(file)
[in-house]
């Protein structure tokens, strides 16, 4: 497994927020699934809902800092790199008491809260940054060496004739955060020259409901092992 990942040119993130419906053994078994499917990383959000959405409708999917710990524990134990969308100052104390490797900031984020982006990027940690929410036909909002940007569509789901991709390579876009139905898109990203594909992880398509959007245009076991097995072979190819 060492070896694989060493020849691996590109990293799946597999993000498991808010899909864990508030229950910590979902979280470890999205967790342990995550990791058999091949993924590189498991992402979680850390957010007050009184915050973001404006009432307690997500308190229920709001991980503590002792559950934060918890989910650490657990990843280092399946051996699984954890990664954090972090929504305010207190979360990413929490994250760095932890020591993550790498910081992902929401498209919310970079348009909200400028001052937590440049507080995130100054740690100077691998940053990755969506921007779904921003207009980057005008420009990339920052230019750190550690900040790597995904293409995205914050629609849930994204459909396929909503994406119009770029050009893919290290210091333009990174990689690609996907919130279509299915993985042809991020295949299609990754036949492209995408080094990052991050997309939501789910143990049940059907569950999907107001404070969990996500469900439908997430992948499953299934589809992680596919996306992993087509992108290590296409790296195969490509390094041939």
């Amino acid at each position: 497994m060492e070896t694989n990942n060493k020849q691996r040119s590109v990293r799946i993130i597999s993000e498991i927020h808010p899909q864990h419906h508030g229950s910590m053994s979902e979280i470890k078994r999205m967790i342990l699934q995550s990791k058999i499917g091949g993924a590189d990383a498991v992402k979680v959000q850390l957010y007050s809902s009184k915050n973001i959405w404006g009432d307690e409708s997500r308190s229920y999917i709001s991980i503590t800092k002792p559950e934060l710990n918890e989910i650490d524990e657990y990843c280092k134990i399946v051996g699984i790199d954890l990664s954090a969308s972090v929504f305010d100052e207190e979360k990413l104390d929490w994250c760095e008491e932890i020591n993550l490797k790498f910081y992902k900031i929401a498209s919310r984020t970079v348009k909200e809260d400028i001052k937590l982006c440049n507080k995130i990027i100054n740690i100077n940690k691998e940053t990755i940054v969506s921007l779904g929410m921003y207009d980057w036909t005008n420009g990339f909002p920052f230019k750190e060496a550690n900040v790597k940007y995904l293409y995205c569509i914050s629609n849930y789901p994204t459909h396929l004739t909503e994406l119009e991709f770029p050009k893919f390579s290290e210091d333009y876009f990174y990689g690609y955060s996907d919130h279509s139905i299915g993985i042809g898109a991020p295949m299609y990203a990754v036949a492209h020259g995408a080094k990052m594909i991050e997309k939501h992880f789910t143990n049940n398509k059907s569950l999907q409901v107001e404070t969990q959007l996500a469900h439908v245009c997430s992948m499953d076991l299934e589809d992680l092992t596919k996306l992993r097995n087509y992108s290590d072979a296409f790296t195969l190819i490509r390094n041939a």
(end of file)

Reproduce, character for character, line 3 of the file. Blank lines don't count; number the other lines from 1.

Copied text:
């Amino acid at each position: 497994m060492e070896t694989n990942n060493k020849q691996r040119s590109v990293r799946i993130i597999s993000e498991i927020h808010p899909q864990h419906h508030g229950s910590m053994s979902e979280i470890k078994r999205m967790i342990l699934q995550s990791k058999i499917g091949g993924a590189d990383a498991v992402k979680v959000q850390l957010y007050s809902s009184k915050n973001i959405w404006g009432d307690e409708s997500r308190s229920y999917i709001s991980i503590t800092k002792p559950e934060l710990n918890e989910i650490d524990e657990y990843c280092k134990i399946v051996g699984i790199d954890l990664s954090a969308s972090v929504f305010d100052e207190e979360k990413l104390d929490w994250c760095e008491e932890i020591n993550l490797k790498f910081y992902k900031i929401a498209s919310r984020t970079v348009k909200e809260d400028i001052k937590l982006c440049n507080k995130i990027i100054n740690i100077n940690k691998e940053t990755i940054v969506s921007l779904g929410m921003y207009d980057w036909t005008n420009g990339f909002p920052f230019k750190e060496a550690n900040v790597k940007y995904l293409y995205c569509i914050s629609n849930y789901p994204t459909h396929l004739t909503e994406l119009e991709f770029p050009k893919f390579s290290e210091d333009y876009f990174y990689g690609y955060s996907d919130h279509s139905i299915g993985i042809g898109a991020p295949m299609y990203a990754v036949a492209h020259g995408a080094k990052m594909i991050e997309k939501h992880f789910t143990n049940n398509k059907s569950l999907q409901v107001e404070t969990q959007l996500a469900h439908v245009c997430s992948m499953d076991l299934e589809d992680l092992t596919k996306l992993r097995n087509y992108s290590d072979a296409f790296t195969l190819i490509r390094n041939a």